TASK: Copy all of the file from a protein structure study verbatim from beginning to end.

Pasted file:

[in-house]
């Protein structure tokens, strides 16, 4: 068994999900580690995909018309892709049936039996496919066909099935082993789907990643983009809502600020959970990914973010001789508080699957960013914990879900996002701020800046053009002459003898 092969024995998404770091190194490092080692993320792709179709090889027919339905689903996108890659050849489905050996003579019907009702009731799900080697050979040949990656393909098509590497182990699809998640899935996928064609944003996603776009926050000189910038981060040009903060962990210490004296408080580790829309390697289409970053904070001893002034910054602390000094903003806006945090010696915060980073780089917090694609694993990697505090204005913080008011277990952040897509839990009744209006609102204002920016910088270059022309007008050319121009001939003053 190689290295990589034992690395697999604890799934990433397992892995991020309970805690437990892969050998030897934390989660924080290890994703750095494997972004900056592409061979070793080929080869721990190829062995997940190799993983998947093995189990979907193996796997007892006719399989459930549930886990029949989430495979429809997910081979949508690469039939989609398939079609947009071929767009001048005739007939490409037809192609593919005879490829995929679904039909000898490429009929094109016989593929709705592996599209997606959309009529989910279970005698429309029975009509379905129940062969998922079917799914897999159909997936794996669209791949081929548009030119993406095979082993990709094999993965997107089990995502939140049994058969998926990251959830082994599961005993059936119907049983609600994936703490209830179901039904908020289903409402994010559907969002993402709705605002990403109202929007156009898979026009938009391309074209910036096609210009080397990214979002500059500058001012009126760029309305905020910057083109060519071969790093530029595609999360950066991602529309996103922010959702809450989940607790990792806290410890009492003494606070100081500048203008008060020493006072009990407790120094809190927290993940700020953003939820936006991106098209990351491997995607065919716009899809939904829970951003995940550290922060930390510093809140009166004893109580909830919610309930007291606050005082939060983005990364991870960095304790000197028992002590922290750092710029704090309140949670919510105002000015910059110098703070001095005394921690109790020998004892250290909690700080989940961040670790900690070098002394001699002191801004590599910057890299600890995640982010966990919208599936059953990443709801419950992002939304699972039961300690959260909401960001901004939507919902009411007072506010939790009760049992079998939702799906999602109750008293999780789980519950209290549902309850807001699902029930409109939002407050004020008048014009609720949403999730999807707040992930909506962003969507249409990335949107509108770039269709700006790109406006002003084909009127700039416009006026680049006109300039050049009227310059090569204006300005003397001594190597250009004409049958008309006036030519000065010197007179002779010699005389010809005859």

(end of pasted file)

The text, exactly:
[in-house]
């Protein structure tokens, strides 16, 4: 068994999900580690995909018309892709049936039996496919066909099935082993789907990643983009809502600020959970990914973010001789508080699957960013914990879900996002701020800046053009002459003898 092969024995998404770091190194490092080692993320792709179709090889027919339905689903996108890659050849489905050996003579019907009702009731799900080697050979040949990656393909098509590497182990699809998640899935996928064609944003996603776009926050000189910038981060040009903060962990210490004296408080580790829309390697289409970053904070001893002034910054602390000094903003806006945090010696915060980073780089917090694609694993990697505090204005913080008011277990952040897509839990009744209006609102204002920016910088270059022309007008050319121009001939003053 190689290295990589034992690395697999604890799934990433397992892995991020309970805690437990892969050998030897934390989660924080290890994703750095494997972004900056592409061979070793080929080869721990190829062995997940190799993983998947093995189990979907193996796997007892006719399989459930549930886990029949989430495979429809997910081979949508690469039939989609398939079609947009071929767009001048005739007939490409037809192609593919005879490829995929679904039909000898490429009929094109016989593929709705592996599209997606959309009529989910279970005698429309029975009509379905129940062969998922079917799914897999159909997936794996669209791949081929548009030119993406095979082993990709094999993965997107089990995502939140049994058969998926990251959830082994599961005993059936119907049983609600994936703490209830179901039904908020289903409402994010559907969002993402709705605002990403109202929007156009898979026009938009391309074209910036096609210009080397990214979002500059500058001012009126760029309305905020910057083109060519071969790093530029595609999360950066991602529309996103922010959702809450989940607790990792806290410890009492003494606070100081500048203008008060020493006072009990407790120094809190927290993940700020953003939820936006991106098209990351491997995607065919716009899809939904829970951003995940550290922060930390510093809140009166004893109580909830919610309930007291606050005082939060983005990364991870960095304790000197028992002590922290750092710029704090309140949670919510105002000015910059110098703070001095005394921690109790020998004892250290909690700080989940961040670790900690070098002394001699002191801004590599910057890299600890995640982010966990919208599936059953990443709801419950992002939304699972039961300690959260909401960001901004939507919902009411007072506010939790009760049992079998939702799906999602109750008293999780789980519950209290549902309850807001699902029930409109939002407050004020008048014009609720949403999730999807707040992930909506962003969507249409990335949107509108770039269709700006790109406006002003084909009127700039416009006026680049006109300039050049009227310059090569204006300005003397001594190597250009004409049958008309006036030519000065010197007179002779010699005389010809005859």